Meanwhile, former President Donald Trump said he’d allow Russia to attack NATO countries. (To be clear, a new law makes it extremely difficult for a president to withdraw the US from NATO, writes BI’s Brent D. Griffiths.)

Putin’s successes further complicate a geopolitical situation that has silently loomed over a US economy trying to tiptoe past a recession.

That type of chaos and uncertainty is exactly what Putin seems to have aimed for since the start of his country’s invasion of Ukraine nearly two years ago.

READ ALSO  Younger Americans are falling behind on credit card and car payments, New York Fed says

Russia has played the long game, banking on support for Ukraine to eventually dry up, Tom previously wrote. The approach has worked, as some Republicans have resisted sending additional funding to Ukraine despite the country’s pleas for more.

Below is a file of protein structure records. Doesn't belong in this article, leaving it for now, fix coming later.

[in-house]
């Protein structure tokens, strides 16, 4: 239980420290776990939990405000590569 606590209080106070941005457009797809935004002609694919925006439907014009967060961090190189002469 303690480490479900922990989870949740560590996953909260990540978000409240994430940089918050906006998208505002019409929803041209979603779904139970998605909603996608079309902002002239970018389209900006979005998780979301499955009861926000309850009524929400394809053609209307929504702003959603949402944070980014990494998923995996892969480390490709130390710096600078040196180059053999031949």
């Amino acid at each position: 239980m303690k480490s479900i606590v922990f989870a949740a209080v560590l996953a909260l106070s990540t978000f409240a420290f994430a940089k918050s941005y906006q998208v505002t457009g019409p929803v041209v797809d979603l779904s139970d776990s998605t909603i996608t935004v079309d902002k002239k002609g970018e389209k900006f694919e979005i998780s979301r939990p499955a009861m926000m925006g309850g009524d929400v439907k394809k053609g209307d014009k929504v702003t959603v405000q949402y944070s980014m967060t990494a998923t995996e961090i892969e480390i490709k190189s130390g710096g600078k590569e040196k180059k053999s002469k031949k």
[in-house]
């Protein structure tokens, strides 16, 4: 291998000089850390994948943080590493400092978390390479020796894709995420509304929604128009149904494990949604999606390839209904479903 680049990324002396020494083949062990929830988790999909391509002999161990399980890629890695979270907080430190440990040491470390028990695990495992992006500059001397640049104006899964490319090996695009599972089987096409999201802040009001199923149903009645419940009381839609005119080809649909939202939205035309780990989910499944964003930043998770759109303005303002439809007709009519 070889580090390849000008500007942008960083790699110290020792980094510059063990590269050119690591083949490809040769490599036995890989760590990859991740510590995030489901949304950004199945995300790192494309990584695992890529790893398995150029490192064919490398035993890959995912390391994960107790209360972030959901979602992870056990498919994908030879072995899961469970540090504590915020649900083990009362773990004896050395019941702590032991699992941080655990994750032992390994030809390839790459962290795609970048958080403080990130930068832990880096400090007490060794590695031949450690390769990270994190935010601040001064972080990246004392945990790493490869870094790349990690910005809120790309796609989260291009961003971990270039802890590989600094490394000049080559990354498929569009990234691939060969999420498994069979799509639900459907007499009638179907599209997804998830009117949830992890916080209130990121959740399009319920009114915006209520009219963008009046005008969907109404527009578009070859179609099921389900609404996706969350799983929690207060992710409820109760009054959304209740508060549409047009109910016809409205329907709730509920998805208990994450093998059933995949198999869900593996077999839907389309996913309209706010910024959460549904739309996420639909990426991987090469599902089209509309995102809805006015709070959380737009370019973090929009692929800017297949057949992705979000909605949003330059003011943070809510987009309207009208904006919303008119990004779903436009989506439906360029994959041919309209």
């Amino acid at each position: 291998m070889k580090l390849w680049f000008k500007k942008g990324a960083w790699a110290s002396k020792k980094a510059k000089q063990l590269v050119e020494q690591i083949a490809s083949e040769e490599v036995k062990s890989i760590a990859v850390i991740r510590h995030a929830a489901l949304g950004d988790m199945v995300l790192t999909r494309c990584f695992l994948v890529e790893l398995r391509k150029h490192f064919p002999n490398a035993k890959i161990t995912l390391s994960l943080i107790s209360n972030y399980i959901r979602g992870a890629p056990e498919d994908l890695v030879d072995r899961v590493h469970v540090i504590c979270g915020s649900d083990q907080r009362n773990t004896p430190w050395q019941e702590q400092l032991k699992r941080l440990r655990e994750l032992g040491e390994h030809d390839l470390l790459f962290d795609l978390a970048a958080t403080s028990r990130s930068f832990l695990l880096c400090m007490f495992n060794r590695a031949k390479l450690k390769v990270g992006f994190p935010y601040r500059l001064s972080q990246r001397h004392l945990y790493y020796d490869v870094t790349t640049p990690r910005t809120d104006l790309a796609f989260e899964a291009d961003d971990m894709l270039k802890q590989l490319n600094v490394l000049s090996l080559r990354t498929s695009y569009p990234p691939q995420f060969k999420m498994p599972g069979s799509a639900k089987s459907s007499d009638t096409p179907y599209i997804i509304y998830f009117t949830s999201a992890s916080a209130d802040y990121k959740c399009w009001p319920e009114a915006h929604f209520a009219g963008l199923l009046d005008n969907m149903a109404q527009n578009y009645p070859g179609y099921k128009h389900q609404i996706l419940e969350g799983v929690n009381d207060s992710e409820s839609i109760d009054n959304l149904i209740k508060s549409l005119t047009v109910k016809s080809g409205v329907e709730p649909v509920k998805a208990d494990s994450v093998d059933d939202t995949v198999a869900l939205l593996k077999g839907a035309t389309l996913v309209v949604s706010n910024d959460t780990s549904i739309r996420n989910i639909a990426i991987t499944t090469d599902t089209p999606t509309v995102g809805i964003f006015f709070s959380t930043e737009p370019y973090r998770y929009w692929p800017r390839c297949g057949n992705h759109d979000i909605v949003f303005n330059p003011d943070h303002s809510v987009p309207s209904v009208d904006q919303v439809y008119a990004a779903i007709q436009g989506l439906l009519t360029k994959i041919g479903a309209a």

In this pool photograph distributed by Russian state agency Sputnik, Russia’s President Vladimir Putin gives an interview to US talk show host Tucker Carlson at the Kremlin in Moscow on February 6, 2024.

The Ukraine conflict is one of many geopolitical risks experts identify as a potential catalyst for upending markets

JPMorgan CEO Jamie Dimon has long been a vocal critic of the risks of various global conflicts, from rising US-China tension to the Israel-Gaza war. In October, he went as far as to say “this may be the most dangerous time the world has seen in decades.”

Billionaire investor and Bridgewater Associates founder Ray Dalio said at the beginning of the year the market hadn’t priced in these geopolitical risks.

To be fair, the market has plenty to consider these days.